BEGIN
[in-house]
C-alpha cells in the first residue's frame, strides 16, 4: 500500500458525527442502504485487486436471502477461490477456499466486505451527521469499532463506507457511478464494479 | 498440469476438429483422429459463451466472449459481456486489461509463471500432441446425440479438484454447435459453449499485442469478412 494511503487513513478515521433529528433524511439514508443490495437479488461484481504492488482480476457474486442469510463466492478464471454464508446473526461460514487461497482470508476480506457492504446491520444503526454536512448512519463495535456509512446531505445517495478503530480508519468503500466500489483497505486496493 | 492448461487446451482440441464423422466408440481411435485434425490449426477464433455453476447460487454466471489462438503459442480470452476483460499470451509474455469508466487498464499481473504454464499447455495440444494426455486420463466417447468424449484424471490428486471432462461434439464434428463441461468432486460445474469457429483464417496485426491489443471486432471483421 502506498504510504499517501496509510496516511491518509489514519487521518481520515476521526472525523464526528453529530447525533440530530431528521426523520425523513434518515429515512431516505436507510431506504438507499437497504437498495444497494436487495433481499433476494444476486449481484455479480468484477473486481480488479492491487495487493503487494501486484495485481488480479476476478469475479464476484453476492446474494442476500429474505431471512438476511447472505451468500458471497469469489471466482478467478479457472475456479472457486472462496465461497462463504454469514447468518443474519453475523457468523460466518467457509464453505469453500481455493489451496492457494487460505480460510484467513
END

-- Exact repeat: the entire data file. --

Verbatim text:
[in-house]
C-alpha cells in the first residue's frame, strides 16, 4: 500500500458525527442502504485487486436471502477461490477456499466486505451527521469499532463506507457511478464494479 | 498440469476438429483422429459463451466472449459481456486489461509463471500432441446425440479438484454447435459453449499485442469478412 494511503487513513478515521433529528433524511439514508443490495437479488461484481504492488482480476457474486442469510463466492478464471454464508446473526461460514487461497482470508476480506457492504446491520444503526454536512448512519463495535456509512446531505445517495478503530480508519468503500466500489483497505486496493 | 492448461487446451482440441464423422466408440481411435485434425490449426477464433455453476447460487454466471489462438503459442480470452476483460499470451509474455469508466487498464499481473504454464499447455495440444494426455486420463466417447468424449484424471490428486471432462461434439464434428463441461468432486460445474469457429483464417496485426491489443471486432471483421 502506498504510504499517501496509510496516511491518509489514519487521518481520515476521526472525523464526528453529530447525533440530530431528521426523520425523513434518515429515512431516505436507510431506504438507499437497504437498495444497494436487495433481499433476494444476486449481484455479480468484477473486481480488479492491487495487493503487494501486484495485481488480479476476478469475479464476484453476492446474494442476500429474505431471512438476511447472505451468500458471497469469489471466482478467478479457472475456479472457486472462496465461497462463504454469514447468518443474519453475523457468523460466518467457509464453505469453500481455493489451496492457494487460505480460510484467513